Synapse.

January 14, 2013 § Leave a comment

“The facts of nature are what they are, but we can only view them through the spectacles of our mind. Our mind works largely by metaphor and comparison, not always (or often) by relentless logic. When we are caught in conceptual traps, the best exit is often a change in metaphor — not because the new guideline will be truer to nature (for neither the old nor the new metaphor lies “out there” in the woods), but because we need a shift to more fruitful perspectives, and metaphor is often the best agent of conceptual transition.” ― Stephen Jay Gould, Bully for Brontosaurus: Reflections in Natural History

 

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Warner Mountain Crest

Warner Mountain Crest

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“Emotional baggage,” which is carried over from the past, colors our perceptions. Likewise, past conclusions and beliefs, based on reasoning that may or may not have been accurate, also tint our perception of reality. Retaining our capacity for reason is common sense, but definite conclusions and beliefs keep us from seeing life as it really is at any given moment.

Emotional reactions can be unreasonable, and reason can be flawed. It’s difficult to have deep confidence in either one, especially when they’re often at war with each other. But the universal mind exists in the instant, in a moment beyond time, and it sees the universe as it literally is. It’s the universe perceiving itself. It is, moreover, something we can have absolute confidence in, and with that confidence, we can maintain a genuinely positive attitude.” ― H.E. Davey, Japanese Yoga: The Way of Dynamic Meditation

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Warren, Doublet and Dinwoody Peaks

Warren, Doublet and Dinwoody Peaks

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“Material things have closed boundaries; they are not accessible, cannot be penetrated, by things outside themselves. But one’s existence as a spiritual being involves being and remaining oneself and at the same time admitting and transforming into oneself the reality of the world. No other material thing can be present in the space occupied by a house, a tree, or a fountain pen. But where there is mind, the totality of things has room; it is “possible that in a single being the comprehensiveness of the whole universe may dwell.” ― Josef Pieper, Happiness and Contemplation

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 Castle Peak

Castle Peak

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“There is a looming chasm between what your brain knows and what your mind is capable of accessing.” ― David Eagleman, Incognito: The Secret Lives of the Brain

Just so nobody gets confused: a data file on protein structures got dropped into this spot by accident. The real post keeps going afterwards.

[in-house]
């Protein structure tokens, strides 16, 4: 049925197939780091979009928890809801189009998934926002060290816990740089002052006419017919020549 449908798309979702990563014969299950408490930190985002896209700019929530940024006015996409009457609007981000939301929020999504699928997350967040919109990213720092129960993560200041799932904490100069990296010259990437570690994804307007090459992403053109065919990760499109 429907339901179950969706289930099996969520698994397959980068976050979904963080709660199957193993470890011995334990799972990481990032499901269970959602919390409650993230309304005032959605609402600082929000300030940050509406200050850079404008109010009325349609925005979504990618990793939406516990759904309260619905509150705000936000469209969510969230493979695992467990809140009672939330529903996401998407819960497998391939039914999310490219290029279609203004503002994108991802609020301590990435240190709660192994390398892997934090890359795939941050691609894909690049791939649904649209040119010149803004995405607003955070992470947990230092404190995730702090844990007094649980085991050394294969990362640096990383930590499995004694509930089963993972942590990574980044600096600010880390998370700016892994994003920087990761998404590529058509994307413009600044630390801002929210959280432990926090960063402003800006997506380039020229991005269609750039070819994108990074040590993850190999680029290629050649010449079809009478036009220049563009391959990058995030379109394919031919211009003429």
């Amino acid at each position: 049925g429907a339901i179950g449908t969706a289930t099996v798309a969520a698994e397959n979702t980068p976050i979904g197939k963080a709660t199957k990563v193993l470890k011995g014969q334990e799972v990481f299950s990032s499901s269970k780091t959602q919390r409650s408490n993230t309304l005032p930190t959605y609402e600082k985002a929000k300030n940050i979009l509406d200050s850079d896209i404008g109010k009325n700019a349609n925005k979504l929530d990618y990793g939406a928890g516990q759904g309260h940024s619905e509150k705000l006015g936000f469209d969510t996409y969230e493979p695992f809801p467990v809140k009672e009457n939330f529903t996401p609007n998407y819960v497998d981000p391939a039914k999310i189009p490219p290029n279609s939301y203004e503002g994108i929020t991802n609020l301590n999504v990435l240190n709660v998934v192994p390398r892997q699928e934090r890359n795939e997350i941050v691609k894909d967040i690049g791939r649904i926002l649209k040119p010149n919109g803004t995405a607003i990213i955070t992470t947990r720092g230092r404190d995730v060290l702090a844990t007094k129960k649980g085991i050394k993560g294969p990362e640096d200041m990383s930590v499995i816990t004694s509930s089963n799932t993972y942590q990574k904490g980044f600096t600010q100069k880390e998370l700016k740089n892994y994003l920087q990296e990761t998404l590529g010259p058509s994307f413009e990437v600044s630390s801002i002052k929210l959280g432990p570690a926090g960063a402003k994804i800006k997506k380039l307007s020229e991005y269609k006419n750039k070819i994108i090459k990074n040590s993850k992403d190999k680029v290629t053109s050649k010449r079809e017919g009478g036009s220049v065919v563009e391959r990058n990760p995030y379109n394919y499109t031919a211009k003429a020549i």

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Deadwood Peak

Deadwood Peak

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“Each action we take is an act of self-expression. We often think of large-scale or important deeds as being indications of our real selves, but even how we sharpen a pencil can reveal something about our feelings at that moment. Do we sharpen the pencil carefully or nervously so that it doesn’t break? Do we bother to pay attention to what we’re doing? How do we sharpen the same pencil when we’re angry or in a hurry? Is it the same as when we’re calm or unhurried?

Even the smallest movement discloses something about the person executing the action because it is the person who’s actually performing the deed. In other words, action doesn’t happen by itself, we make it happen, and in doing so we leave traces of ourselves on the activity. The mind and body are interrelated.” ― H.E. Davey, Japanese Yoga: The Way of Dynamic Meditation

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Deadwood Peak

Deadwood Peak

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“We have created a mindset in our society where everyone wants what they want when they want it. And if we don’t get what we want when we want it, we feel ripped off. To make matters worse, we intensify our problems by continuously rehashing our woe-is-me story to the entire world. Whatever it is that has the potential to keep you from enjoying the day, understand that it’s not the situation itself that is causing you to be unhappy. It’s your thoughts and how you allow them to control you. It’s what you choose to focus on that fuels your emotions and defines your reality.” ― Steve Rizzo

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